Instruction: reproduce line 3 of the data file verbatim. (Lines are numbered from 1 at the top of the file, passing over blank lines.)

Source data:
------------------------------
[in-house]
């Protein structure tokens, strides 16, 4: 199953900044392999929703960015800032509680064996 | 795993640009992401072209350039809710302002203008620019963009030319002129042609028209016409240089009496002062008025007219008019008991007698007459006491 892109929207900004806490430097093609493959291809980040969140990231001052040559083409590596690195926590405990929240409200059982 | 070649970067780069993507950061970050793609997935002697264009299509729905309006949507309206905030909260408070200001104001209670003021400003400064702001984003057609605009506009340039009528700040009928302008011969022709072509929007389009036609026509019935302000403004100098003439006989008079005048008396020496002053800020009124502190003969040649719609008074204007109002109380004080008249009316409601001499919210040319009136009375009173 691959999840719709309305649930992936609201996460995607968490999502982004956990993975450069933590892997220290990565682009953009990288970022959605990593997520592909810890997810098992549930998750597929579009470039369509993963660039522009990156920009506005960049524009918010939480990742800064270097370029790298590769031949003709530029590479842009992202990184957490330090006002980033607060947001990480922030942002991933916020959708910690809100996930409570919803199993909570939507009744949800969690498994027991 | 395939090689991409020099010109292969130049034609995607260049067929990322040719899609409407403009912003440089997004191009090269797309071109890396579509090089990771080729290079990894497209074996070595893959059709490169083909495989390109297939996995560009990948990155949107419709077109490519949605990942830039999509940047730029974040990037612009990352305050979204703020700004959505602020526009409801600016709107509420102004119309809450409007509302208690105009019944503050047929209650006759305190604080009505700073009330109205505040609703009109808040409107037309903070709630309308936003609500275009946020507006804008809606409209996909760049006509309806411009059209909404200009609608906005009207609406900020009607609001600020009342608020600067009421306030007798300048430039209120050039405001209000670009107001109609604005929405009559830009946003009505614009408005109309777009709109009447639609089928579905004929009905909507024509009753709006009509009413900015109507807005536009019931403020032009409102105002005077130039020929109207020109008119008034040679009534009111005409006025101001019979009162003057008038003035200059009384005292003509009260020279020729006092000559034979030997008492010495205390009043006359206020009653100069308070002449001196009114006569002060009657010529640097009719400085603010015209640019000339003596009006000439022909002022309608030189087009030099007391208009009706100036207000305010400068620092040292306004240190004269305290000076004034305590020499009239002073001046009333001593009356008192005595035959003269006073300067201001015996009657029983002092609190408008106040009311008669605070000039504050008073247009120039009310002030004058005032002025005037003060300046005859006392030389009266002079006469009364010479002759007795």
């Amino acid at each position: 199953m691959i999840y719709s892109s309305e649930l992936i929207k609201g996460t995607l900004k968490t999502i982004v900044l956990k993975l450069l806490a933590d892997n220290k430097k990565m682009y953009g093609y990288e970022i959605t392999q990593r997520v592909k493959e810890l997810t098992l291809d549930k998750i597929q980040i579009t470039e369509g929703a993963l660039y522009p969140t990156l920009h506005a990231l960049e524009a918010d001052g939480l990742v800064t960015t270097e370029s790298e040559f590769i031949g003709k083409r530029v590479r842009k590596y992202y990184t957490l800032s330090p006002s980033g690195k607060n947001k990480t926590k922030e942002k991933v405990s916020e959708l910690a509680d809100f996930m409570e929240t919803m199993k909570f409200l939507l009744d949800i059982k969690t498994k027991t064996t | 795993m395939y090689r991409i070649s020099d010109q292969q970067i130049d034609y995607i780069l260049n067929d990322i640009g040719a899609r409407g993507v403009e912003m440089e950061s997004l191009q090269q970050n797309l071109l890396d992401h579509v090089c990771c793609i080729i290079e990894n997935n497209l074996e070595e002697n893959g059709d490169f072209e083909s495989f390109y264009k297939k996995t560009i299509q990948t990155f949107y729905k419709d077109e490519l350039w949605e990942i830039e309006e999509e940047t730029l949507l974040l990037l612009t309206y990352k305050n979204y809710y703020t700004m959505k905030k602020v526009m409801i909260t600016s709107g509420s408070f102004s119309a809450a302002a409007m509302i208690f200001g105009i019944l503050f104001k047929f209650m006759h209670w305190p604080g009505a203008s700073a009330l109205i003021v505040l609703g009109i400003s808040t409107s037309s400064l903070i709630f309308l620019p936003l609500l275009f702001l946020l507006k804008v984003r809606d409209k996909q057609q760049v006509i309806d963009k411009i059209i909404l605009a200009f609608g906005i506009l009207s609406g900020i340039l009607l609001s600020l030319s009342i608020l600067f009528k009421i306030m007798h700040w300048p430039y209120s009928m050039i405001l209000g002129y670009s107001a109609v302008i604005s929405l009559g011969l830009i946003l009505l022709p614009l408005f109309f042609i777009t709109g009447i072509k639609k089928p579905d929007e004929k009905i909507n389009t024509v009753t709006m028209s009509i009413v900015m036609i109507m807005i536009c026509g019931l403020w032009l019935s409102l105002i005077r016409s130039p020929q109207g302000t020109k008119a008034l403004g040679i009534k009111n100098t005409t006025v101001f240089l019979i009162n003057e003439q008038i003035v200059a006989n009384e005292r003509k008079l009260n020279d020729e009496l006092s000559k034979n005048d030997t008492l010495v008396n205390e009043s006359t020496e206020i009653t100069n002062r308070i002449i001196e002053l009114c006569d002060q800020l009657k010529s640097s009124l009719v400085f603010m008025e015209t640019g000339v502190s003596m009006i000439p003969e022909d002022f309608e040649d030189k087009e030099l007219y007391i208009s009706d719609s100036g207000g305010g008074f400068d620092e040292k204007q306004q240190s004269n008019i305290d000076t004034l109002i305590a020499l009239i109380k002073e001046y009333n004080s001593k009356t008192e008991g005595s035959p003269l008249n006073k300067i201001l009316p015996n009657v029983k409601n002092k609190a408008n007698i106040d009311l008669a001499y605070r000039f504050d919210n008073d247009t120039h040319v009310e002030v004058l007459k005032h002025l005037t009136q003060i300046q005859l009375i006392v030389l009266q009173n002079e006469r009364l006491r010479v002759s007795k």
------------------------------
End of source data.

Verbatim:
């Amino acid at each position: 199953m691959i999840y719709s892109s309305e649930l992936i929207k609201g996460t995607l900004k968490t999502i982004v900044l956990k993975l450069l806490a933590d892997n220290k430097k990565m682009y953009g093609y990288e970022i959605t392999q990593r997520v592909k493959e810890l997810t098992l291809d549930k998750i597929q980040i579009t470039e369509g929703a993963l660039y522009p969140t990156l920009h506005a990231l960049e524009a918010d001052g939480l990742v800064t960015t270097e370029s790298e040559f590769i031949g003709k083409r530029v590479r842009k590596y992202y990184t957490l800032s330090p006002s980033g690195k607060n947001k990480t926590k922030e942002k991933v405990s916020e959708l910690a509680d809100f996930m409570e929240t919803m199993k909570f409200l939507l009744d949800i059982k969690t498994k027991t064996t | 795993m395939y090689r991409i070649s020099d010109q292969q970067i130049d034609y995607i780069l260049n067929d990322i640009g040719a899609r409407g993507v403009e912003m440089e950061s997004l191009q090269q970050n797309l071109l890396d992401h579509v090089c990771c793609i080729i290079e990894n997935n497209l074996e070595e002697n893959g059709d490169f072209e083909s495989f390109y264009k297939k996995t560009i299509q990948t990155f949107y729905k419709d077109e490519l350039w949605e990942i830039e309006e999509e940047t730029l949507l974040l990037l612009t309206y990352k305050n979204y809710y703020t700004m959505k905030k602020v526009m409801i909260t600016s709107g509420s408070f102004s119309a809450a302002a409007m509302i208690f200001g105009i019944l503050f104001k047929f209650m006759h209670w305190p604080g009505a203008s700073a009330l109205i003021v505040l609703g009109i400003s808040t409107s037309s400064l903070i709630f309308l620019p936003l609500l275009f702001l946020l507006k804008v984003r809606d409209k996909q057609q760049v006509i309806d963009k411009i059209i909404l605009a200009f609608g906005i506009l009207s609406g900020i340039l009607l609001s600020l030319s009342i608020l600067f009528k009421i306030m007798h700040w300048p430039y209120s009928m050039i405001l209000g002129y670009s107001a109609v302008i604005s929405l009559g011969l830009i946003l009505l022709p614009l408005f109309f042609i777009t709109g009447i072509k639609k089928p579905d929007e004929k009905i909507n389009t024509v009753t709006m028209s009509i009413v900015m036609i109507m807005i536009c026509g019931l403020w032009l019935s409102l105002i005077r016409s130039p020929q109207g302000t020109k008119a008034l403004g040679i009534k009111n100098t005409t006025v101001f240089l019979i009162n003057e003439q008038i003035v200059a006989n009384e005292r003509k008079l009260n020279d020729e009496l006092s000559k034979n005048d030997t008492l010495v008396n205390e009043s006359t020496e206020i009653t100069n002062r308070i002449i001196e002053l009114c006569d002060q800020l009657k010529s640097s009124l009719v400085f603010m008025e015209t640019g000339v502190s003596m009006i000439p003969e022909d002022f309608e040649d030189k087009e030099l007219y007391i208009s009706d719609s100036g207000g305010g008074f400068d620092e040292k204007q306004q240190s004269n008019i305290d000076t004034l109002i305590a020499l009239i109380k002073e001046y009333n004080s001593k009356t008192e008991g005595s035959p003269l008249n006073k300067i201001l009316p015996n009657v029983k409601n002092k609190a408008n007698i106040d009311l008669a001499y605070r000039f504050d919210n008073d247009t120039h040319v009310e002030v004058l007459k005032h002025l005037t009136q003060i300046q005859l009375i006392v030389l009266q009173n002079e006469r009364l006491r010479v002759s007795k």